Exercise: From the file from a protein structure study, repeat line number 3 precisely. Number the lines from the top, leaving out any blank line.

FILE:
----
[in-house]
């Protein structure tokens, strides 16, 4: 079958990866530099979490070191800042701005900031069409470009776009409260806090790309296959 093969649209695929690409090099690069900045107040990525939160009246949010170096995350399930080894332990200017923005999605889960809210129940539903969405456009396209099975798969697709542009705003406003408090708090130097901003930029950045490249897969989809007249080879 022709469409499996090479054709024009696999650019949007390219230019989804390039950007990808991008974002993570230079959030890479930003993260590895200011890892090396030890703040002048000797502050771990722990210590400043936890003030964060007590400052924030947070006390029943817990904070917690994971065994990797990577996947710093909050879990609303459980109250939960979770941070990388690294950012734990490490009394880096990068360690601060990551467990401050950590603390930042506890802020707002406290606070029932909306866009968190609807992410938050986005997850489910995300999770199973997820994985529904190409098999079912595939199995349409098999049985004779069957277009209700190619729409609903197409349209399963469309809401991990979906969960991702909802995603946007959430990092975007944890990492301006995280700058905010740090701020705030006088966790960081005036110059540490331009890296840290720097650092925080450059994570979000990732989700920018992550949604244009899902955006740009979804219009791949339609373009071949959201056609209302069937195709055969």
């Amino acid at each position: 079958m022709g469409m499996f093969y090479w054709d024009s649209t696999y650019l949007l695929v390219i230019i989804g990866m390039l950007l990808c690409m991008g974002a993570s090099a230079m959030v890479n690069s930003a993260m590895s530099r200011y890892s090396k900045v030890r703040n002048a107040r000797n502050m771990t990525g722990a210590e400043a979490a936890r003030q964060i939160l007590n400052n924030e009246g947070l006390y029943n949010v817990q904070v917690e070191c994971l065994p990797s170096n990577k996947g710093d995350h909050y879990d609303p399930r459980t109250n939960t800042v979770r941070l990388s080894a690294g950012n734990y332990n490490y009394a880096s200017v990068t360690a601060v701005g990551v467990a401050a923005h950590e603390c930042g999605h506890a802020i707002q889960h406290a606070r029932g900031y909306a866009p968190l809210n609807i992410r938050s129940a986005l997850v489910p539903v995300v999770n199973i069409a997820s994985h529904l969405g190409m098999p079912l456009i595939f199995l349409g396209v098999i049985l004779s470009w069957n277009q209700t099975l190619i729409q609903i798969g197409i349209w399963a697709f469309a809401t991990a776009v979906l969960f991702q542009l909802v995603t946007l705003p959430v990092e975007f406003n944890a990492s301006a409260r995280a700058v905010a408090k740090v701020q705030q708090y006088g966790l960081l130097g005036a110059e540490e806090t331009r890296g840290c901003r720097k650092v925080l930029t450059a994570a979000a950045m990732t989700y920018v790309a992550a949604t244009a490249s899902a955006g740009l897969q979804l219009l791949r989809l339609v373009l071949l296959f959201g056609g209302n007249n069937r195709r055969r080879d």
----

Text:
């Amino acid at each position: 079958m022709g469409m499996f093969y090479w054709d024009s649209t696999y650019l949007l695929v390219i230019i989804g990866m390039l950007l990808c690409m991008g974002a993570s090099a230079m959030v890479n690069s930003a993260m590895s530099r200011y890892s090396k900045v030890r703040n002048a107040r000797n502050m771990t990525g722990a210590e400043a979490a936890r003030q964060i939160l007590n400052n924030e009246g947070l006390y029943n949010v817990q904070v917690e070191c994971l065994p990797s170096n990577k996947g710093d995350h909050y879990d609303p399930r459980t109250n939960t800042v979770r941070l990388s080894a690294g950012n734990y332990n490490y009394a880096s200017v990068t360690a601060v701005g990551v467990a401050a923005h950590e603390c930042g999605h506890a802020i707002q889960h406290a606070r029932g900031y909306a866009p968190l809210n609807i992410r938050s129940a986005l997850v489910p539903v995300v999770n199973i069409a997820s994985h529904l969405g190409m098999p079912l456009i595939f199995l349409g396209v098999i049985l004779s470009w069957n277009q209700t099975l190619i729409q609903i798969g197409i349209w399963a697709f469309a809401t991990a776009v979906l969960f991702q542009l909802v995603t946007l705003p959430v990092e975007f406003n944890a990492s301006a409260r995280a700058v905010a408090k740090v701020q705030q708090y006088g966790l960081l130097g005036a110059e540490e806090t331009r890296g840290c901003r720097k650092v925080l930029t450059a994570a979000a950045m990732t989700y920018v790309a992550a949604t244009a490249s899902a955006g740009l897969q979804l219009l791949r989809l339609v373009l071949l296959f959201g056609g209302n007249n069937r195709r055969r080879d």